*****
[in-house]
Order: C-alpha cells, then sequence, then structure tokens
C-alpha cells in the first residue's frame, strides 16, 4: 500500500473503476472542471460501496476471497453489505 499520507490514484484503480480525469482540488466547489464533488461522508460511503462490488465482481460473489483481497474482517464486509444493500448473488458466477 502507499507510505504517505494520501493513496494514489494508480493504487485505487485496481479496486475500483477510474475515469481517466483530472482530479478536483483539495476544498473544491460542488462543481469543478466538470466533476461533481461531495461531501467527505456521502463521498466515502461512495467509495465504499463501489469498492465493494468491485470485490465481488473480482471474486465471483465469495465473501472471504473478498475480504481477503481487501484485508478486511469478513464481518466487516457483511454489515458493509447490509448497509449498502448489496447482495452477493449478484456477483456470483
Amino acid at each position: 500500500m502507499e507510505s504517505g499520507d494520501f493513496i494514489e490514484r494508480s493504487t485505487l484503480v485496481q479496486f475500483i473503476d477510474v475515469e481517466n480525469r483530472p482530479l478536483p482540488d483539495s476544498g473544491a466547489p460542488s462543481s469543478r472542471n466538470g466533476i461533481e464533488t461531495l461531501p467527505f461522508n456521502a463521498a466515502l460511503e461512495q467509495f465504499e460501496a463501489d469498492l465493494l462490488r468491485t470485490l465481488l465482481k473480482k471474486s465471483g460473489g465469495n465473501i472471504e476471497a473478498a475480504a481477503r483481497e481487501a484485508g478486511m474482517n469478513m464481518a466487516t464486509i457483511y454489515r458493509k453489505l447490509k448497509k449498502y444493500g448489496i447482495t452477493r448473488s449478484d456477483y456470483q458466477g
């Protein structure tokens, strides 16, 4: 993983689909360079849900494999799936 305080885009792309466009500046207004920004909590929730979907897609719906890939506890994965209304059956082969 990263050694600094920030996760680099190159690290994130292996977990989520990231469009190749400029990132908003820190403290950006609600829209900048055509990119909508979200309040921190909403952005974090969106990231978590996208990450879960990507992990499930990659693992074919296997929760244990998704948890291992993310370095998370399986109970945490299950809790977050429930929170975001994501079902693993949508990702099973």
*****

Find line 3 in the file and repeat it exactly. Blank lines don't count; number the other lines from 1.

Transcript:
C-alpha cells in the first residue's frame, strides 16, 4: 500500500473503476472542471460501496476471497453489505 499520507490514484484503480480525469482540488466547489464533488461522508460511503462490488465482481460473489483481497474482517464486509444493500448473488458466477 502507499507510505504517505494520501493513496494514489494508480493504487485505487485496481479496486475500483477510474475515469481517466483530472482530479478536483483539495476544498473544491460542488462543481469543478466538470466533476461533481461531495461531501467527505456521502463521498466515502461512495467509495465504499463501489469498492465493494468491485470485490465481488473480482471474486465471483465469495465473501472471504473478498475480504481477503481487501484485508478486511469478513464481518466487516457483511454489515458493509447490509448497509449498502448489496447482495452477493449478484456477483456470483